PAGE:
The Burning is often writ­ten off as a Friday The 13th clone.  It is very close to sto­ry­line and set­ting of that film; it even uti­lizes the ser­vices of make­up FX mae­stro Tom Savini. As a result, it has got­ten a bad rap in many gen­re fan cir­cles but don’t let con­ven­tion­al hor­ror crit­ic wis­dom mis­guide you.  The Burning arguably improves on the tem­plate Friday The 13th estab­lished in mul­ti­ple ways — and the result is the best sum­mer camp slash­er flick ever made.

The sto­ry was devised by Harvey and Bob Weinstein — this was the first Miramax pro­duc­tion — and it lifts its vil­lain from a bit of folk­lore told around the camp­fire at Northeastern U.S. sum­mer camps.  Said vil­lain is Cropsy (Lou David), a mean, drunk­en care­tak­er whose poor treat­ment of campers is repaid one night with a prac­ti­cal joke.  The joke goes hay­wire in the worst way and he is set on fire.  He spends five years under­go­ing unsuc­cess­ful oper­a­tions and brood­ing about the brats respon­si­ble for his fate.

Five years lat­er, he is released — and prompt­ly returns to his old stomp­ing grounds to spill some nubile camper blood.  A new camp has risen up, pop­u­lat­ed by a new set of sum­mer camp slash­er arche­types: the hero coun­selor (Brian Matthews), his equal­ly hero­ic girl­friend (Leah Ayres), the mis­fit kid (Brian Backer), the bul­ly (Larry Joshua), the joke­ster (Jason Alexander), etc.  When a canoe trip arrives, it’s the per­fect time for Cropsy to strike — and he starts hack­ing his way through the cast until the sur­vivors fight back.

Detractors might call it an imi­ta­tor but an objec­tive look at The Burning will reveal it’s a bet­ter film than Friday The 13th.  For all its influ­ence, Friday The 13th has aged poor­ly: it has weak writ­ing, most­ly col­or­less per­for­mances and long stretch­es of dull­ness between kills.  If it wasn’t for Tom Savini’s superla­tive effects and a gonzo turn from actress Betsy Palmer, it would be total­ly for­get­table. The Burning man­ages to avoid all those prob­lems.  The sto­ry might be boil­er­plate stuff but then again, the sto­ry is always the sim­plest ele­ment of the slash­er film.  What mat­ters is how the mate­ri­al is exe­cut­ed — and this is where The Burning excels.

For starters, direc­tor Tony Maylam has a flu­id visu­al sense that reflects his train­ing doing con­cert films and doc­u­men­taries — and his cin­e­matog­ra­pher Harvey Harrison, who shot every­thing from Amin: The Rise And Fall to Ken Russell movies, lends a kinet­ic flair to the cam­er­a­work.  Harrison uses Steadicam to excel­lent effect, giv­ing the visu­als the inten­si­ty they need, and cre­ates some daz­zling light­ing in spots: the cop­per mine-set finale is like like some­thing from a Tony Scott movie.  Better yet, Savini’s effects here as metic­u­lous­ly chore­o­graphed, using as much of the actor as pos­si­ble for max­i­mum impact, and Jack Sholder’s edit­ing works with the effects to pre­serve their illu­sion.  The work of all four men is exem­pli­fied in a mul­ti­ple-kill sequence that takes place on the water: the com­bined labors cre­ate what might be the best kill scene in slash­er his­to­ry.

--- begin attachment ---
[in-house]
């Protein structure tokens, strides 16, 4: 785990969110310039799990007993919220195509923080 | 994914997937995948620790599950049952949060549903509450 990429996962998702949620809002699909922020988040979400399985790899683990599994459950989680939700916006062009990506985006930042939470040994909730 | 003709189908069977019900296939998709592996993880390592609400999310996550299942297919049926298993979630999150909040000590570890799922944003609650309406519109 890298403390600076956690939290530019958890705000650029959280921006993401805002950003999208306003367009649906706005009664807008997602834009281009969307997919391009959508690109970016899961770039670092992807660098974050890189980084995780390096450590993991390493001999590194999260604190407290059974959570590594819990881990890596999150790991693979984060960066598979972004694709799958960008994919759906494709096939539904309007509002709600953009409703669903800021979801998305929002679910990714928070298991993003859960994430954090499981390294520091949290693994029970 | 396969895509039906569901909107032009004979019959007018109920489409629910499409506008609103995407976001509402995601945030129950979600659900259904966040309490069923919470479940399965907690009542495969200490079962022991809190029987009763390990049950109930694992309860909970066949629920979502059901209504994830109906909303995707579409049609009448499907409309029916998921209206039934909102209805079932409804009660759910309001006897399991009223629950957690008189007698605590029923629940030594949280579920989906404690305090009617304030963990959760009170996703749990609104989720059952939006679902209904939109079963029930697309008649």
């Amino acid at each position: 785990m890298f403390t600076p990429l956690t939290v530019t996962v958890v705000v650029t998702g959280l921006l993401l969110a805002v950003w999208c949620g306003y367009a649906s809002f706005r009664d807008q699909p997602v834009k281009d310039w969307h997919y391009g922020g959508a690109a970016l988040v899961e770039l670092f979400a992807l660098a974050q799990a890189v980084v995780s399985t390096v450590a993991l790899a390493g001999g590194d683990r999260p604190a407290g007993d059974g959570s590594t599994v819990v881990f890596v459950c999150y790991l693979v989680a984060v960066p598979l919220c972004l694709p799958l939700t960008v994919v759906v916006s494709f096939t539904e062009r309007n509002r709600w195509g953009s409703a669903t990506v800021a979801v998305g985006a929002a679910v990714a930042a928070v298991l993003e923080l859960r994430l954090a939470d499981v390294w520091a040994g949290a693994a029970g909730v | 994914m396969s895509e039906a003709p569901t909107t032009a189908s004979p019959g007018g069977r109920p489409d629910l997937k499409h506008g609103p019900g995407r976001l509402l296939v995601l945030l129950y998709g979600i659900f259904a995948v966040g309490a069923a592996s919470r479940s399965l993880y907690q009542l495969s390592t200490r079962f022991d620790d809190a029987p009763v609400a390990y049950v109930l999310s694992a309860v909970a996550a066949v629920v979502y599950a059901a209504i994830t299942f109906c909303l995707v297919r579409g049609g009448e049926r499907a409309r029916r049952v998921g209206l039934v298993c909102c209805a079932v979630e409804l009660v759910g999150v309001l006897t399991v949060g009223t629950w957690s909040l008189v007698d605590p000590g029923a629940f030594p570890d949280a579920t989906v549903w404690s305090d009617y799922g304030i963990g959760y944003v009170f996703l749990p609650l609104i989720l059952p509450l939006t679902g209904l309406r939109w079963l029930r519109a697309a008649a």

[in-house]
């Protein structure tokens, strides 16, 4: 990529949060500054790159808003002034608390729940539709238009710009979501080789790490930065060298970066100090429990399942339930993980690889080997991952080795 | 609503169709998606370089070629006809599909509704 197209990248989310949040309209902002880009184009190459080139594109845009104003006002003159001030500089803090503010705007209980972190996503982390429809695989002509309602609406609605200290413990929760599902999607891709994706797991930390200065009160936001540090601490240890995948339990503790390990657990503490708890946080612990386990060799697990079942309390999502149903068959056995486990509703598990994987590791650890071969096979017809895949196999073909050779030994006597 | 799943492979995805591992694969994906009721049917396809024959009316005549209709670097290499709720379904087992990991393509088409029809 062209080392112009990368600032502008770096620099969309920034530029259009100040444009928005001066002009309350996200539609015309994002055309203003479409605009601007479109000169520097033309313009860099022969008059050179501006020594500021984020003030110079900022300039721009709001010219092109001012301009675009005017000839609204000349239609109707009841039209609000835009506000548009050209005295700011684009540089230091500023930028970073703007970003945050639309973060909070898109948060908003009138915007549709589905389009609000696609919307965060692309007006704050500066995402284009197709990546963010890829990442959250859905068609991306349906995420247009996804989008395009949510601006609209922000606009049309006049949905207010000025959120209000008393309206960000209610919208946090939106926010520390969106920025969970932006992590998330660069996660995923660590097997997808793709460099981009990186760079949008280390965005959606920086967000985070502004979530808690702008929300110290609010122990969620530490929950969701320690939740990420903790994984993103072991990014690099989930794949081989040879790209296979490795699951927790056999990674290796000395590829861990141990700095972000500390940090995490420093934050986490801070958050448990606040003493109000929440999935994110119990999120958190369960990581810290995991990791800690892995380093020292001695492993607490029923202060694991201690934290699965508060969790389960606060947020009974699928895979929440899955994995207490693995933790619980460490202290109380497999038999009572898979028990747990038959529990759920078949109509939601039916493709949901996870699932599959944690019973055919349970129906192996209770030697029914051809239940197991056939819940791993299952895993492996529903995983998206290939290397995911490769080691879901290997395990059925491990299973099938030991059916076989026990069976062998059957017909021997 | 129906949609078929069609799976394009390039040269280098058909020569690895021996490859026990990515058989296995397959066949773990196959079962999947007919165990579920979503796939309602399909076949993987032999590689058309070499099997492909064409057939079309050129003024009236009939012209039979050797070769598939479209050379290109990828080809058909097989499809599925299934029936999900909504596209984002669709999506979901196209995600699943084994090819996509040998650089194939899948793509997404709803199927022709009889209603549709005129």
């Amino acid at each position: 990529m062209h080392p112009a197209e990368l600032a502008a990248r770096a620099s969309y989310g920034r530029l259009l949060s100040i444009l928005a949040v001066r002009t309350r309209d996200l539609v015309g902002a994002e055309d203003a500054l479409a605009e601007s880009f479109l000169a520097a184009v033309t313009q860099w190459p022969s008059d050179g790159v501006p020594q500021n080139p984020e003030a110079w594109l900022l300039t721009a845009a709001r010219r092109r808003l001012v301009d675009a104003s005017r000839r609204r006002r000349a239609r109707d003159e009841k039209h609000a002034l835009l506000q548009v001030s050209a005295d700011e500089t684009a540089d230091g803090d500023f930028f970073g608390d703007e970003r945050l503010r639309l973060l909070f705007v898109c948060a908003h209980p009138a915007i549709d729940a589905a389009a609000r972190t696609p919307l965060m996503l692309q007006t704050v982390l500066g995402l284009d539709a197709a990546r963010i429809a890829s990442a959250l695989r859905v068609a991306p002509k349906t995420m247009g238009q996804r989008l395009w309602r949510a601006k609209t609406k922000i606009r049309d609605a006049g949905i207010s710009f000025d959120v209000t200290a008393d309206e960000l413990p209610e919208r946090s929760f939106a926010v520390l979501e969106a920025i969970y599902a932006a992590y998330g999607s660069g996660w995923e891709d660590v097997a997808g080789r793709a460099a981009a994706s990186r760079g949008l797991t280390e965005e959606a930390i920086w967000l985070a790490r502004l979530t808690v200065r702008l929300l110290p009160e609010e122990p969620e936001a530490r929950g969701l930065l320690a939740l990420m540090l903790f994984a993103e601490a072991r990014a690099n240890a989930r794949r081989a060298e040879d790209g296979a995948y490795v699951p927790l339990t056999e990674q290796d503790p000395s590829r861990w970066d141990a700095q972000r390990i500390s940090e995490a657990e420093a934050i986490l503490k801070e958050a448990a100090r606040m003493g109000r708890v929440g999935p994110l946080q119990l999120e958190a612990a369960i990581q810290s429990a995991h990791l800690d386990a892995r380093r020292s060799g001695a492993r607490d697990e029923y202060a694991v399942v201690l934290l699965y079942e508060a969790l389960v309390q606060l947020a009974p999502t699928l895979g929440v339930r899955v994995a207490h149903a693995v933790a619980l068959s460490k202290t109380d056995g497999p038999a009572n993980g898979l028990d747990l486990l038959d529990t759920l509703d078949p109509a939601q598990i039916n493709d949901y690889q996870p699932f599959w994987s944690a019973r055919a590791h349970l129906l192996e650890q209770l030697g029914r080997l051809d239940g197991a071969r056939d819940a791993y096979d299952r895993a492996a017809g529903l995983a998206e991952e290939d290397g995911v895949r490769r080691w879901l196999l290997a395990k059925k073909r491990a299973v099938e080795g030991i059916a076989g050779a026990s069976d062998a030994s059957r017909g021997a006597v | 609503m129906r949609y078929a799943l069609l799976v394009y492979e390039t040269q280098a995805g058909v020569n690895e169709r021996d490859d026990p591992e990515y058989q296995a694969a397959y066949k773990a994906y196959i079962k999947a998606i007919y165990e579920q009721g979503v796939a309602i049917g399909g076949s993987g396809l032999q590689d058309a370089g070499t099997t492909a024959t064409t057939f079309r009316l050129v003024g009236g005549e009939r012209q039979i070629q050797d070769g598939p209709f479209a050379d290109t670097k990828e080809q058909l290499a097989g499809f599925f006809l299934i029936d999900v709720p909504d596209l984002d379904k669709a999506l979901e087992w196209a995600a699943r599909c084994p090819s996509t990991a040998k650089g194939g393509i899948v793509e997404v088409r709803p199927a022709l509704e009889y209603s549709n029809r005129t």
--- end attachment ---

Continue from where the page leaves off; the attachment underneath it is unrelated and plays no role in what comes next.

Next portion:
Another unique aspect of The Burning is that it is a “dead teenager” movie where you actu­al­ly like or are at least amused by the teenagers who provide its can­non fod­der.  Matthews and Ayres bring some charm to bland hero arche­types, not to men­tion doing well with the chase-and-run stuff that dom­i­nates the film’s final act, but it is the sup­port­ing play­ers who real­ly shine.  Backer gives a cred­i­ble, moody per­for­mance as the out­cast: he’s in the unique posi­tion of being the “final boy” here and gets put through his paces near the end.  Better yet, Alexander gives an ear­ly dis­play of his comedic charm, mak­ing his char­ac­ter quite pos­si­bly the only gen­uine­ly fun­ny comic relief char­ac­ter in a slash­er, while Joshua brings some sly wit to his lunkhead char­ac­ter.  Even the bit play­ers are impres­sive: Fisher Stevens scores a few fun sce­nes and a young Holly Hunter pops up as one of the third-tier campers.

In short, the less atten­tive might write this film off as a Friday The 13th clone but slash con­nois­seurs know bet­ter: it’s got a bet­ter cast, bet­ter kills, smarter direc­tion, ten times the style and even a killer syn­th score from Rick Wakeman.  Simply put, The Burning is the movie that Friday The 13th wish­es it could be.